By Rod Miller, columnist
More than forty years ago, I was in a couple of Marlboro commercials shot at the ID, my family’s ranch in the dry high desert of Wyoming.
We had traded horses over the years with Darrell Winfield, the craggy-faced, lantern-jawed, perfectly-mustachoed Marlboro Man from Riverton. Darrell knew our ranch pretty well, and convinced the folks at Phillip Morris to shoot a couple of commercials out there.
You couldn’t see me very well in the ad photos. I was one of several poorly focused cowboys driving a herd of our horses through the surf at Seminoe Rservoir while the Marlboro men smoked cigarettes and acted western in the foreground.
I was paid thirty five bucks a day, and the horses were paid better than I was. And I had to sign a model release that is probably still on file with Leo Burnett Advertising Agency in case someone wants to hire me again.
The production manager for the commercials told me that Winfield’s image – the iconic face of the Wyoming cowboy – was worth a few billion dollars annually to Marlboro. In 1970’s dollars, mind you.
He said that, using the mythological appeal of the American cowboy, they could sell cigarettes in places like North Korea, Libya and other countries that hate the United States but love cowboys.
I got paid a couple thousand bucks. Winfield likely got a much bigger check. The crew probably dropped two grand or so in hotels and restaurants in Rawlins. Maybe another grand in beer.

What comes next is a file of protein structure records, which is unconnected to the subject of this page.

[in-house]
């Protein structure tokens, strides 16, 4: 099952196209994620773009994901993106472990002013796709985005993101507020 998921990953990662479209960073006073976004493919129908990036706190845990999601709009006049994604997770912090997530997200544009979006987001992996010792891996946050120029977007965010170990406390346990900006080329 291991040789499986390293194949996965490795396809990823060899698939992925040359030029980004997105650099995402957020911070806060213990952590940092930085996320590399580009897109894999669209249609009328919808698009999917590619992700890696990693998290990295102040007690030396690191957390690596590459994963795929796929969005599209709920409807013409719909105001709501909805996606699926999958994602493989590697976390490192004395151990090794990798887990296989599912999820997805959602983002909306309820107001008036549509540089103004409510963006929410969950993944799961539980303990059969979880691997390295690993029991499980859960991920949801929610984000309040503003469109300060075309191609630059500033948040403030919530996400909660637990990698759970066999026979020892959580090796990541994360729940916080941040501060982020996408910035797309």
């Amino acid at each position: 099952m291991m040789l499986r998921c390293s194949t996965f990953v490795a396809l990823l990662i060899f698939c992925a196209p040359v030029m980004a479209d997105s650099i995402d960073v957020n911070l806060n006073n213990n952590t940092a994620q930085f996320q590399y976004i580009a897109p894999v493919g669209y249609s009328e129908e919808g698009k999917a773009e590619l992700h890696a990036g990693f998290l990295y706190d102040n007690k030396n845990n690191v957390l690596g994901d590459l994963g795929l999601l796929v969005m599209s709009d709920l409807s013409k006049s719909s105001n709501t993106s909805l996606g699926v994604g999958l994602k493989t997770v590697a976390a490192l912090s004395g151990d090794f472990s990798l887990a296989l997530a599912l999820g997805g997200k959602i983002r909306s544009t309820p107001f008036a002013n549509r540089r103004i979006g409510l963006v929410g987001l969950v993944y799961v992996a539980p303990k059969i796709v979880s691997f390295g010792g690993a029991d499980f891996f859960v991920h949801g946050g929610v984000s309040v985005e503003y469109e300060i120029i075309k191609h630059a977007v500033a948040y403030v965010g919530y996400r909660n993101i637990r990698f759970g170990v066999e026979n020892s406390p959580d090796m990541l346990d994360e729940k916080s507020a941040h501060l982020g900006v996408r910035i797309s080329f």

And, as always seems the case with the Cowboy State, the billions were deposited in Big Tobacco’s corporate banks in New York and Chicago.
We Wyomingites -our faces, our clothes, our towns and our way of life – have always been the raw material of the entertainment industry, for good or ill. Our raw material has always been exploited by Hollywood or Madison Avenue, and we’ve made a lot of folks rich who haven’t eaten ice cream at the Farson Mercantile or tasted the green chili at Rose’s Lariat.
Even if we detest that fact, there’s nothing we can do to prevent it. This is a capitalist country that rewards the profit motive, and cowboys aren’t copyrighted.
But what we can do is profit from the cowboy mystique ourselves. We can start raking in all that money we’re currently leaving on the table.
If we’re gonna call ourselves capitalists, we should start acting like it.
House Bill 93, sponsored by the Joint Committee of Travel, Recreation Etc., would have taken a big step to do just that. It would have provided tools for Wyoming to compete in the film industry against other western states that offer attractive incentives to filmmakers. It was very modest by comparison to other states, but was a step in the right direction.
But HB93 failed to be introduced. Its interesting to listen to the chatter around the ol’ campfire about why the bill failed.
Some folks say that The State of Wyoming shouldn’t subsidize private business ventures, conveniently ignoring Wyoming’s deep financial stake in coal, oil and gas, livestock and other business sectors that have sweet deals with the state.
Others warned that, if Wyoming got too Hollywood, we’d all end up wearing yoga pants and drinking white wine with our pinkies stuck out.
But nobody, NOBODY, has said that they’re cool with everyone but us making money on our image and landscape, that we couldn’t use the money anyhow.
Until we, as a state, see this situation with clear, capitalist eyes, we will have no justification to bitch and moan when a new hit movie or tv series, set in Wyoming, is actually filmed in New Mexico or Argentina.
And we will have no room to whine about money left on the table that someone else scoops up.